Monthly Archives: February 2013

Learning to Pour


My eldest is now 2 years old and so I have decided to introduce her to some of the Montessori practical skills. She loves to help out in the house. She helps with the laundry and with our baby, she’s a great little helper! Usually she says, ‘I help?’ Whenever she sees me doing chores around the house!

I thought now would be a good time to show her how to pour lentils into a bowl as well as learn to scoop lentils with a spoon. She still struggles with using a spoon at meal times so I thought this activity would be good practice.




She enjoyed this activity quite a bit. It was good sensory play as well. She also used her pincer grab to pick up stray lentils on her tray which is helping to strengthen her fine motor skills. All that in one simple activity.

DIY Octahedron Mobile


My baby S is now 11 weeks old and very alert. She tends to cry if I put her down so infant mobiles have worked really well with her. I decided to make an Octahedron mobile as it is really beautiful and simple to make. It helps with depth perception and aids the visual sense.

Firstly, I found a octahedron template from here. Then I traced the template onto the back of metallic card stock (red, blue and yellow) which I bought from the local craft shop. I cut them out and folded the cutouts and used hot glue to make the octahedrons. I used clear beading string to hang them from a wooden dowel. Voila! You have a very simple, yet beautiful mobile!




Mobiles are a great start to the Montessori method of teaching at home!

DIY Gobbi Mobile


I have been reading about how I can stimulate my 10 week old baby girl. She is very alert and gets very fussy if she is bored. I never realised a newborn could be bored before now! I suppose with my first baby, I naturally stimulated her. She was the centre of my world! My attention was never divided. But now, with an active toddler on overdrive, my baby girl doesn’t get the time I could give my eldest. So I have been reading about Montessori mobiles. I made a black and white one out of paper before she was born but it’s nothing to write about! But then I found out about Gobbi Mobiles.

Gobbi mobiles (so named after the creator) are a series of spheres in graduated shades of the same colour. The intention is to stimulate the visual sense. Also, you could put it within arm’s reach so that she randomly bats at it. Eventually, she will realise that she is responsible for the movement of the spheres.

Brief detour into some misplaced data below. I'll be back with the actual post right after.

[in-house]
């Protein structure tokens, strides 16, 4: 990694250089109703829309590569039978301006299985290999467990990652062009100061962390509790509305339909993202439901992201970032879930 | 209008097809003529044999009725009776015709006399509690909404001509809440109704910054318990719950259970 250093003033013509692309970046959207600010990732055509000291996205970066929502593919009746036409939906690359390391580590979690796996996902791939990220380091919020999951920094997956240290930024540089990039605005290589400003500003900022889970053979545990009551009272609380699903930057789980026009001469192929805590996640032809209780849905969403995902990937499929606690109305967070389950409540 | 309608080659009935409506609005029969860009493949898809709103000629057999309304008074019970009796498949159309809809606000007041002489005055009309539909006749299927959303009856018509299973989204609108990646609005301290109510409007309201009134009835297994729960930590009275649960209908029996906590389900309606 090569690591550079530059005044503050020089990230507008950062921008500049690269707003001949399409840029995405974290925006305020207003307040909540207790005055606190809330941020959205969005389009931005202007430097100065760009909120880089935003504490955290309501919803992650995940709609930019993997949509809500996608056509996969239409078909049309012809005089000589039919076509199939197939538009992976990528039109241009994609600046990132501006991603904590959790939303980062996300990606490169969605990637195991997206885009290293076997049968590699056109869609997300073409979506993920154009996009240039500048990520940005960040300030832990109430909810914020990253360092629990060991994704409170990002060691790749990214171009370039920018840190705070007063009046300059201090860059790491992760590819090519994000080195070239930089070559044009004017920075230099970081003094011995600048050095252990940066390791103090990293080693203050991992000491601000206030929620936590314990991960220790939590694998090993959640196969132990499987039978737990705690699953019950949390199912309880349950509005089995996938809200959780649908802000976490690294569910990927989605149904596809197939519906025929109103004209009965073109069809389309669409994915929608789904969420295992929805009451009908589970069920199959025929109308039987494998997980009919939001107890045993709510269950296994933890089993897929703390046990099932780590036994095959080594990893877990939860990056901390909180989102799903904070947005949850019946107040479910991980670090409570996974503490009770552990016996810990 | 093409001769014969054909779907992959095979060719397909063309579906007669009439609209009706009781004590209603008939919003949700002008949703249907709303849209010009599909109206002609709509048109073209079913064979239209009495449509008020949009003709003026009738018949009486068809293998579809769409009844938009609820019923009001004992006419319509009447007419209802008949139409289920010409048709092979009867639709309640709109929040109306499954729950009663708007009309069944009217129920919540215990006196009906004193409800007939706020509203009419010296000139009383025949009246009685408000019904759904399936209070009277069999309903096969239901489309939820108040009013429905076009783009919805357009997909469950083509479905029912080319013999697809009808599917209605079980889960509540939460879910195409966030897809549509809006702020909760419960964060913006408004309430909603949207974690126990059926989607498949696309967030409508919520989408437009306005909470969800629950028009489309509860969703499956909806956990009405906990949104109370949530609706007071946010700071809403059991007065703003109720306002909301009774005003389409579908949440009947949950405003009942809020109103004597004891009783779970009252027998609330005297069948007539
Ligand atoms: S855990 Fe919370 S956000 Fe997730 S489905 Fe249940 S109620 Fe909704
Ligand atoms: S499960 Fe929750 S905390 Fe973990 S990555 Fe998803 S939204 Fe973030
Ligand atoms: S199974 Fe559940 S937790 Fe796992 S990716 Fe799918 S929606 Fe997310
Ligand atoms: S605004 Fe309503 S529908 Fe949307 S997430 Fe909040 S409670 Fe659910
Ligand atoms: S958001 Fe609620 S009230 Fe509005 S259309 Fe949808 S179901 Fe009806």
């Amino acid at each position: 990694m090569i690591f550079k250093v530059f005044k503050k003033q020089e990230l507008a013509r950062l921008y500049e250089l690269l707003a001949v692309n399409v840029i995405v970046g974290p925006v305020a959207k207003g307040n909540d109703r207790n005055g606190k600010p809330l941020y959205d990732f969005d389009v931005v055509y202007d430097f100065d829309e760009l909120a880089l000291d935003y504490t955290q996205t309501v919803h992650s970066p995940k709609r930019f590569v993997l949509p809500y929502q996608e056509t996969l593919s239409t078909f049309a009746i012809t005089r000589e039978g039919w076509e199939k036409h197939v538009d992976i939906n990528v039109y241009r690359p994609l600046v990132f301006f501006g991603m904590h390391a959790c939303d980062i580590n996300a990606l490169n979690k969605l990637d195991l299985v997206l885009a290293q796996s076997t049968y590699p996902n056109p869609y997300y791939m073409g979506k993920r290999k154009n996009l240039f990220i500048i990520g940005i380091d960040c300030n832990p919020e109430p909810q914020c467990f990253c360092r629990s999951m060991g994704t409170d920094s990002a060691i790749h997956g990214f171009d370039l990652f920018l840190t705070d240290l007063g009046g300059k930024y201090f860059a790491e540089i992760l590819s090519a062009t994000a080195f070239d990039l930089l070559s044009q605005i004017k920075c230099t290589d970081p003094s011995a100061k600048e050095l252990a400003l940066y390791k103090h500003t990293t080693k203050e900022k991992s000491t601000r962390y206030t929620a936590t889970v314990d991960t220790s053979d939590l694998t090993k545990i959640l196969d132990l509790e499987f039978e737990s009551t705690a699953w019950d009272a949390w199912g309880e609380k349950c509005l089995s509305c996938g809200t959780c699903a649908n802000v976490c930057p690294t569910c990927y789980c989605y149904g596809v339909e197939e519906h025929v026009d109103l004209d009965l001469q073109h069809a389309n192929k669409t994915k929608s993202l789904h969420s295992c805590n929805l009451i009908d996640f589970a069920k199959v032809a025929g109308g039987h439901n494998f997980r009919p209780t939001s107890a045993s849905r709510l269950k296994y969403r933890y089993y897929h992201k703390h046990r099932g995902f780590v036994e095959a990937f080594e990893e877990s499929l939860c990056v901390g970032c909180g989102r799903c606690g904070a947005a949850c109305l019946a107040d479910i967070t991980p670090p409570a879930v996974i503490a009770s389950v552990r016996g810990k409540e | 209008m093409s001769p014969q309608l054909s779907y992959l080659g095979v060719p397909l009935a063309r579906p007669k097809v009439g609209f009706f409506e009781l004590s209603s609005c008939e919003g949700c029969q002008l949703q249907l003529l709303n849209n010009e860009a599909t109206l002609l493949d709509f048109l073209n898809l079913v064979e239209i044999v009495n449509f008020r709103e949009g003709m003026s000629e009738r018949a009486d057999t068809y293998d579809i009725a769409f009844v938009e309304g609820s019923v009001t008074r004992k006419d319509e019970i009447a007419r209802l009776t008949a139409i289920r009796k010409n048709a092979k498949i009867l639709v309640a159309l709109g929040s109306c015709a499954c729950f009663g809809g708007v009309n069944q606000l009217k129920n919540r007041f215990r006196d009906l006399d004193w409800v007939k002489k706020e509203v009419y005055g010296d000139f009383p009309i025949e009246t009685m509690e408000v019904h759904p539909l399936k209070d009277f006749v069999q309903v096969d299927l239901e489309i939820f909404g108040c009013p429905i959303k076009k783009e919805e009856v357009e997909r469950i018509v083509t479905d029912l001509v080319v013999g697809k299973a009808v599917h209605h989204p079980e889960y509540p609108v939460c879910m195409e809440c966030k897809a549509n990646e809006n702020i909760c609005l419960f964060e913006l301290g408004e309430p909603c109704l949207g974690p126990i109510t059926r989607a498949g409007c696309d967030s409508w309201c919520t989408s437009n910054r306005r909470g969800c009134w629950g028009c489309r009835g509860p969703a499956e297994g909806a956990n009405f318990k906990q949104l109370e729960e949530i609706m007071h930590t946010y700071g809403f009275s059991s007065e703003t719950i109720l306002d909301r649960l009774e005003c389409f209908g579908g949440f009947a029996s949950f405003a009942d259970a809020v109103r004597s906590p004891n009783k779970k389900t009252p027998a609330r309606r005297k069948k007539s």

I used four spherical polystyrene balls, 4 times 2 metres of ribbon (shades of green), beading string, hot glue and skewers (which I don’t recommend; a dowel would have been better).

My baby girl loved this mobile! It’s not the best job in the world but for £6 you can’t go wrong! I hope you find this helpful!image

Montessori Matching Game


Today I introduced my little girl to her first Montessori activity. I’m still getting the hang of the three period lesson but we had some success!

First, I went through the farm animal nomenclature cards I printed out free from the Internet; then I demonstrated how to match her toy animals to the cards. She was able to match them right away! I was very impressed! She enjoyed this activity for about 3 minutes then chewed the animals.

Afterwards, I got her to match card to card. She struggled with this activity at first but eventually, after a few tries, she was successful at matching the cards. I think she struggled because I didn’t demonstrate it properly. I tried really hard not to correct her verbally when she got the answer wrong, rather, I just fixed her answer without saying anything and she figured out what she did wrong just by watching me! Fabulous!



The next activity I did with her was a colour matching activity. I used three paint chips I got for free from B&Q (red, blue and yellow) and three of her building bricks of the same colours. I then attempted to do the three period lesson; however, she wanted to match them right away! (I need to seriously reevaluate how I will introduce future activities.) Anyway, she managed to correctly match the three bricks to the right paint chip.


These two activities are both free and simple to make. My little girl is only 23 months so you can definitely start them on Montessori activities before they are three years old. Just don’t expect a long attention span at this point!

Nurture and Nature

A walk in the park

A walk in the park

Isn’t it amazing how the outdoors can bring a child out of their shell? Curiosity can happen naturally and with minimal shouts of ‘No!’ from parents. I love taking my little one out for walks. We were heading to the park on this day, only to discover that our local park shut at dusk. So we walked behind the bushes that lined the main road. It was a pretty shoddy replacement but she didn’t care! She played and hid under bushes I couldn’t crawl under and stomped in puddles. Sometimes I need to just relax and let her be. I can be a control freak at times but when I let her loose, she loves the freedom and has a great time! My goal as a a parent and her teacher, is to choose my battles. I want her to just enjoy being carefree and independent. I have been researching the Montessori method of teaching, and I must say, I have become quite passionate about this wonderful way of educating children. I’m not trained in this method but I definitely want to use many Montessori resources. It will benefit my daughter who is such a kinaesthetic learner. She hates to sit down even for a minute! While the Montessori method does train children to be focussed on tasks, it also appeals to all the senses. I recommend anyone who is homeschooling to research this and try implementing some of the activities into their daily routine!